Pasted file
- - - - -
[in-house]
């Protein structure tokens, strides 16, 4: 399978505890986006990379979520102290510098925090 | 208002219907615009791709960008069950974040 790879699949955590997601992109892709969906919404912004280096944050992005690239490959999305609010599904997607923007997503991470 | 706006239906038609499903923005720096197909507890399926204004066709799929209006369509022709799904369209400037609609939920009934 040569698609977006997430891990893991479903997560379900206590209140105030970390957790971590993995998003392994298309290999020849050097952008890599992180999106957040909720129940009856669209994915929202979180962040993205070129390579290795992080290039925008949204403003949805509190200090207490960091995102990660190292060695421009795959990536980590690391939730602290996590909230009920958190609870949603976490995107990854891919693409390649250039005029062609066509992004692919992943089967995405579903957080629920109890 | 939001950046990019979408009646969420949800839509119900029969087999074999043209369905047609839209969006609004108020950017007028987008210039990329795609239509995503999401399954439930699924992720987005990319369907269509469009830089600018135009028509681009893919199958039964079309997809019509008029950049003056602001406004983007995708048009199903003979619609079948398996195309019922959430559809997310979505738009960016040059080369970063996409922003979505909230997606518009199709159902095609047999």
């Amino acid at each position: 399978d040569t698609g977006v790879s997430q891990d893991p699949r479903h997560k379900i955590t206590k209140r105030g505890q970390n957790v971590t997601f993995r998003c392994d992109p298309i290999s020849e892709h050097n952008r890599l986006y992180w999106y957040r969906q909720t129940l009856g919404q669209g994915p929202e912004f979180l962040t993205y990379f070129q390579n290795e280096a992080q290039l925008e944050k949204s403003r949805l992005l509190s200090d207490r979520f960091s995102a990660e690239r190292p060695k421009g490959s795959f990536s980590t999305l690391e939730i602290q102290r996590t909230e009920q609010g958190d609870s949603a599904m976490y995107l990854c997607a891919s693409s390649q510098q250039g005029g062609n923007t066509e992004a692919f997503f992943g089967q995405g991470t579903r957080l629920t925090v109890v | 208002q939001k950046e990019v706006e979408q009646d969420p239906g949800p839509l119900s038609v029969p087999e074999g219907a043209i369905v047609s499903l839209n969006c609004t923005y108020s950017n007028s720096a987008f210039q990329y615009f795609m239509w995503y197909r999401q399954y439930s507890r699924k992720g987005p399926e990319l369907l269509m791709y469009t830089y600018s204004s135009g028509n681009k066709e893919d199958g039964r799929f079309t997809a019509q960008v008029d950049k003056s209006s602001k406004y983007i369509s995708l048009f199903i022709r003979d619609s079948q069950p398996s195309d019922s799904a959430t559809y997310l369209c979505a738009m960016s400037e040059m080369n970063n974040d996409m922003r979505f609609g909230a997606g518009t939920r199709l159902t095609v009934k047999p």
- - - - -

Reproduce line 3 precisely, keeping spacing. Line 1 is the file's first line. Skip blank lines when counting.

């Amino acid at each position: 399978d040569t698609g977006v790879s997430q891990d893991p699949r479903h997560k379900i955590t206590k209140r105030g505890q970390n957790v971590t997601f993995r998003c392994d992109p298309i290999s020849e892709h050097n952008r890599l986006y992180w999106y957040r969906q909720t129940l009856g919404q669209g994915p929202e912004f979180l962040t993205y990379f070129q390579n290795e280096a992080q290039l925008e944050k949204s403003r949805l992005l509190s200090d207490r979520f960091s995102a990660e690239r190292p060695k421009g490959s795959f990536s980590t999305l690391e939730i602290q102290r996590t909230e009920q609010g958190d609870s949603a599904m976490y995107l990854c997607a891919s693409s390649q510098q250039g005029g062609n923007t066509e992004a692919f997503f992943g089967q995405g991470t579903r957080l629920t925090v109890v | 208002q939001k950046e990019v706006e979408q009646d969420p239906g949800p839509l119900s038609v029969p087999e074999g219907a043209i369905v047609s499903l839209n969006c609004t923005y108020s950017n007028s720096a987008f210039q990329y615009f795609m239509w995503y197909r999401q399954y439930s507890r699924k992720g987005p399926e990319l369907l269509m791709y469009t830089y600018s204004s135009g028509n681009k066709e893919d199958g039964r799929f079309t997809a019509q960008v008029d950049k003056s209006s602001k406004y983007i369509s995708l048009f199903i022709r003979d619609s079948q069950p398996s195309d019922s799904a959430t559809y997310l369209c979505a738009m960016s400037e040059m080369n970063n974040d996409m922003r979505f609609g909230a997606g518009t939920r199709l159902t095609v009934k047999p």